Sunday, September 28, 2014

More about Grapes

We'd made grape jamly, and we'd made grape pie, but had we ever made them at the same time in the same kitchen? Not until today. It seemed like a good idea to make both simultaneously so that my hands, the sink, and various parts of the kitchen were stained purple only one afternoon, rather than spreading that joy across a couple of days. And, you know, those grapes aren't going to remain viable forever. At least, I assume they won't. They continue to be quite prolific, however. As for today's adventure, I am happy to say that it all worked out fine. Somehow we ended up with a *lot* of grape jamly (so I'm hoping it's not really grape syrup*) and the pie has been pronounced "better than the first one" so that's all good. (Oh, and the new Cuisinart mini-chopper, purchased to replace the Black & Decker that died shortly after its use in the last round of jamly-making? Fan-tastic!)

Also pictured, the post-production-line snack plate and drinks. The drinks featured some Timber City ginger beer, brewed in South Park and sold at the West Seattle Farmers Market. It's *very* gingery.

Also created this evening, a bit late  in the production cycle, a new label:

*Updated to note that it was a lot more like grape syrup. We opened all the jars and boiled the contents for an additional ten or fifteen minutes until it properly passed the cold plate test. Then we put it back in the freshly boiled jars (it now filled only seven), sealed them up with fresh lids, hot-bathed the lot again for ten minutes, and then happily heard them all ping. Labels still require printing but at least it is now jamly and not syrup.

Sunday, September 21, 2014

Ashes to ashes

The memorial for my father was today ("we're not fast but we're slow" could be my family's motto for scheduling such events) and it included a number of photos, some of which I'd seen before and some that I had not. The following is one of the gems that came out of a box from goodness knows where. What I love most is not that I mistook a model of the Apollo for a lampshade but that in this photo, which presumably was part of a string of "official" photos taken promoting the company (Avco) or the project (the Apollo) my father is holding a cigarette. Really, the trick is to find photos from this period in which my father is not holding a cigarette.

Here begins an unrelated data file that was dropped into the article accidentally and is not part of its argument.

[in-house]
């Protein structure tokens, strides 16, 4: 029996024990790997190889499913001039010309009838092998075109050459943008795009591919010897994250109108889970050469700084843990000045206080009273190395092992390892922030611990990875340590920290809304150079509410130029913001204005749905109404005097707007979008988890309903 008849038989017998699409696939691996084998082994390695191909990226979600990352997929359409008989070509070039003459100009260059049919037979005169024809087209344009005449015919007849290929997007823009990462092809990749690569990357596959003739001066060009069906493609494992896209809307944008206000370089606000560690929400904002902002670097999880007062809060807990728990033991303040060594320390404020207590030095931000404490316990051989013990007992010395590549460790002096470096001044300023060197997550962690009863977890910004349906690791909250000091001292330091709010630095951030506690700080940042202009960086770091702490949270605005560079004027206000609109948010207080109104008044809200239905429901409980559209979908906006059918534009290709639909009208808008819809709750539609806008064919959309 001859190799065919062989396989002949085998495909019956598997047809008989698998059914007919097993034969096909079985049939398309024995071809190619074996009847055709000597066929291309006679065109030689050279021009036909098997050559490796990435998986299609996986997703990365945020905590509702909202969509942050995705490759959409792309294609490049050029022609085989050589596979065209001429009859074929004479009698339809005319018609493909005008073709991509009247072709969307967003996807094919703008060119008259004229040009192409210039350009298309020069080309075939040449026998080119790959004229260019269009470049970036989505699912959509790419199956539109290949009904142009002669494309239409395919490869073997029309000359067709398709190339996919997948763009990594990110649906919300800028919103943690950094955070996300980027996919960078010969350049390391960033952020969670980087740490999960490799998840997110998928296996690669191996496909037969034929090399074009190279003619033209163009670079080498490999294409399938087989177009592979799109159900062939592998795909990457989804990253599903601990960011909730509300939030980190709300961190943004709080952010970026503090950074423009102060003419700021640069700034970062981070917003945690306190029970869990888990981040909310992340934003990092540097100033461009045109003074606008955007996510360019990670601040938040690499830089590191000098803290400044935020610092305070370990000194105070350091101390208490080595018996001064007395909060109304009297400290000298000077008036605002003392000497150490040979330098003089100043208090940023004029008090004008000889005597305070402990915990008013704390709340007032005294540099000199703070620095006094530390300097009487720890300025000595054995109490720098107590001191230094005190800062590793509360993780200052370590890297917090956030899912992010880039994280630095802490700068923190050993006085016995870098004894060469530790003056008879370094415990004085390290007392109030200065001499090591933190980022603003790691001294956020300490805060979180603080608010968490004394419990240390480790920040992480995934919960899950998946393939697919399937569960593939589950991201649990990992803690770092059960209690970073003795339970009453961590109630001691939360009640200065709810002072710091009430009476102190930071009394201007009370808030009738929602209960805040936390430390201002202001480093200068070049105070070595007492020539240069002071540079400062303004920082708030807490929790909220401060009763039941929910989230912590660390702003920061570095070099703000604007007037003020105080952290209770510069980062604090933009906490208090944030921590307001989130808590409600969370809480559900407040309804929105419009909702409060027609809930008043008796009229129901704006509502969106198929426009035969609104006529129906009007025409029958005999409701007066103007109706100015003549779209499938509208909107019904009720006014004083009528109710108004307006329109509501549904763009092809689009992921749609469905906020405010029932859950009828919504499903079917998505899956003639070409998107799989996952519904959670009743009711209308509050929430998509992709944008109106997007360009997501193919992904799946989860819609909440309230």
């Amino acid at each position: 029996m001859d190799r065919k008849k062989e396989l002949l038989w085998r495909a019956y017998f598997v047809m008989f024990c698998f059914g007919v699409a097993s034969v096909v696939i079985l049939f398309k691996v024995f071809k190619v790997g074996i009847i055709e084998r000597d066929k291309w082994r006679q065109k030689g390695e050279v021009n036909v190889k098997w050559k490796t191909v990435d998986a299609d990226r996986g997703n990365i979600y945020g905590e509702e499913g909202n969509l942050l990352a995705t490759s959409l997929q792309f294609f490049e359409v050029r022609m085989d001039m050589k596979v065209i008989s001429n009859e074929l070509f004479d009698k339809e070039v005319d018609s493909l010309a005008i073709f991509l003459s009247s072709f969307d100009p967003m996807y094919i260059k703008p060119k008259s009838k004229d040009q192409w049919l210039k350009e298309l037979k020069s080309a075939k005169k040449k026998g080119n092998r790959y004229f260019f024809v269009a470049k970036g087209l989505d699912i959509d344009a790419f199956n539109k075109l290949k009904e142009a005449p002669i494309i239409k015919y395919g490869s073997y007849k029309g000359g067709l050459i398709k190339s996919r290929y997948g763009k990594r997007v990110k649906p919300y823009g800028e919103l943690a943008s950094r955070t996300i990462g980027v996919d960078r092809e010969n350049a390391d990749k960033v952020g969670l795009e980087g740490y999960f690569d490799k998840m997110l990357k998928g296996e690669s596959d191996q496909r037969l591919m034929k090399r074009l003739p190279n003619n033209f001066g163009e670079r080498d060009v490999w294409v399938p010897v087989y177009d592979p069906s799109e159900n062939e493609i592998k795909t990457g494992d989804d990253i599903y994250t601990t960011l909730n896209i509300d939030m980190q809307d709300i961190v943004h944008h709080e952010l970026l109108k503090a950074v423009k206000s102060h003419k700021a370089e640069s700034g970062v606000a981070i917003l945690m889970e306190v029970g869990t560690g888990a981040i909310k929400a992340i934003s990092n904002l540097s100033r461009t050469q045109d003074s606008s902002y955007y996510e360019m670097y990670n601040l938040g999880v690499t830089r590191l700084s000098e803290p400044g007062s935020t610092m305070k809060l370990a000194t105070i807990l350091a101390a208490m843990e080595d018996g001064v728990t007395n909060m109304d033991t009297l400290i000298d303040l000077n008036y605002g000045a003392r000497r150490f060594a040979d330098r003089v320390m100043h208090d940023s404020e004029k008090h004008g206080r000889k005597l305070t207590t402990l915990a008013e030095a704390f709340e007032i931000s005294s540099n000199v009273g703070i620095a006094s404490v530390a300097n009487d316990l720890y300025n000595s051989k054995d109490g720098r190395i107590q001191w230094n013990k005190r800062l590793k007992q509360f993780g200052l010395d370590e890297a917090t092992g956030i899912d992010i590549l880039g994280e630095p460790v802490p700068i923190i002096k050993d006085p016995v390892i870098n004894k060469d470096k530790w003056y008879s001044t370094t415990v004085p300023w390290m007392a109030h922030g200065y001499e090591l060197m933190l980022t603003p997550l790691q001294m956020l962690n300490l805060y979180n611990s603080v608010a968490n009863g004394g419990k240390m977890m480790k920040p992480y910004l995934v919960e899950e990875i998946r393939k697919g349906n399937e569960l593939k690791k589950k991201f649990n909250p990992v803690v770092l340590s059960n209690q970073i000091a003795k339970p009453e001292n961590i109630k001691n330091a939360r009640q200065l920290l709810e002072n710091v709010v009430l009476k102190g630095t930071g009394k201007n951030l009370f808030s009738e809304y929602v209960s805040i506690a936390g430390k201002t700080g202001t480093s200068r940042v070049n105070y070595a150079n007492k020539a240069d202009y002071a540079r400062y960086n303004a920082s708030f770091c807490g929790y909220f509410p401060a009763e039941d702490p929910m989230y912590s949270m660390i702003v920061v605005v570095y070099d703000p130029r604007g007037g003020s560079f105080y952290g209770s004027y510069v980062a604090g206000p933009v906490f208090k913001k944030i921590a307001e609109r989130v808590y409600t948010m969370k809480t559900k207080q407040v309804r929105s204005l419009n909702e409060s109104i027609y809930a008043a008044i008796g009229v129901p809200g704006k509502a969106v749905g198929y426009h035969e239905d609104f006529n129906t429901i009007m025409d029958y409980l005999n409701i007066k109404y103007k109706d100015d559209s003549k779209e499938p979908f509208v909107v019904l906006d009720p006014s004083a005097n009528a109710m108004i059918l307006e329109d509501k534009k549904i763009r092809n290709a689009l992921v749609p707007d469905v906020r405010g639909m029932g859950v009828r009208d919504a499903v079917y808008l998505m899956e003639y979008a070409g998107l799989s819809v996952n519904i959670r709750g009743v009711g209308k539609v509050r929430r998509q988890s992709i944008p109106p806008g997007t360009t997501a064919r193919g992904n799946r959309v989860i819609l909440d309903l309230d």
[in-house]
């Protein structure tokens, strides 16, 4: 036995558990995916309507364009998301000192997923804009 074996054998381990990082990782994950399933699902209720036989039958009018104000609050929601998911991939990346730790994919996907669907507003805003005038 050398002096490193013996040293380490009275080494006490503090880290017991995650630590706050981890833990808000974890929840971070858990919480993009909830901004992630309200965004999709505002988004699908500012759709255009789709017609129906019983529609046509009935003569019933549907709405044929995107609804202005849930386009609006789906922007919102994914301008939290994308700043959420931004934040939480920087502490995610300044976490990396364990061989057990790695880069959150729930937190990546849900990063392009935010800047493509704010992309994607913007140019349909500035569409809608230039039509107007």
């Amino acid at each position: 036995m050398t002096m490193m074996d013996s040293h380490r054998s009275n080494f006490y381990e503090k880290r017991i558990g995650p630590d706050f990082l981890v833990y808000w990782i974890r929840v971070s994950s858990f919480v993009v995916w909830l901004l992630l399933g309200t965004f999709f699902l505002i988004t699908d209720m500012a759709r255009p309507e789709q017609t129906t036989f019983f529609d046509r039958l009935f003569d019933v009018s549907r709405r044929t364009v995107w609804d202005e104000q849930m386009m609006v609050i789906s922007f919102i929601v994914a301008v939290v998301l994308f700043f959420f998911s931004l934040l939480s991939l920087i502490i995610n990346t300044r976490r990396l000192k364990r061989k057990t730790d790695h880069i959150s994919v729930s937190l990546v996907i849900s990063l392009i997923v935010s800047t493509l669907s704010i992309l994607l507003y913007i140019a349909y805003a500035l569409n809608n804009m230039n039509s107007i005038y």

Saturday, September 20, 2014

Sunday, September 14, 2014

When life gives you grapes, make pie!

And tonight, grape pie!

 This used up another two pounds of grapes, leaving us with what is scientifically termed, "a fuckofalotmoregrapesstill." I used this grape pie recipe while listening to the Vinyl Cafe September 13 podcast. The length of the show pretty much exactly matched the length of the prep-time for the pie which was pretty ideal. The Morley story about the Dutch oven was darned fine as well. And, again, fingers crossed that the pie is edible. If it is, I'll plan to make another one or two for next week's post-memorial business. While feeling bad that I never made such a pie for my father.

Saturday, September 13, 2014

More Adventures in Preservation: Grape Jelly/Jam

It's Saturday night and I'm updating a blogger that is read by two people. Let's just admit that I'd like to be one of those people who make a living by writing about their daily lives doing things like make jam. Sadly, I'm not one of those people. Perhaps less sadly, I know I'm not one of those people and yet here I am, putting together a post, with a number of photos, about making jam. Or maybe it's jelly. That I can't decide whether what we've made is jelly or jam is likely one of the many reasons I'm not one of those people making a living by my blog posts. Tonight I'm more than willing to accept that because what I have are seven jars of grape jelly/jam that was made with grapes grown in our very own backyard. This pleases me to an absurd extent--an extent that is particularly absurd since I'm not really a huge fan of grape jelly. But here's the story.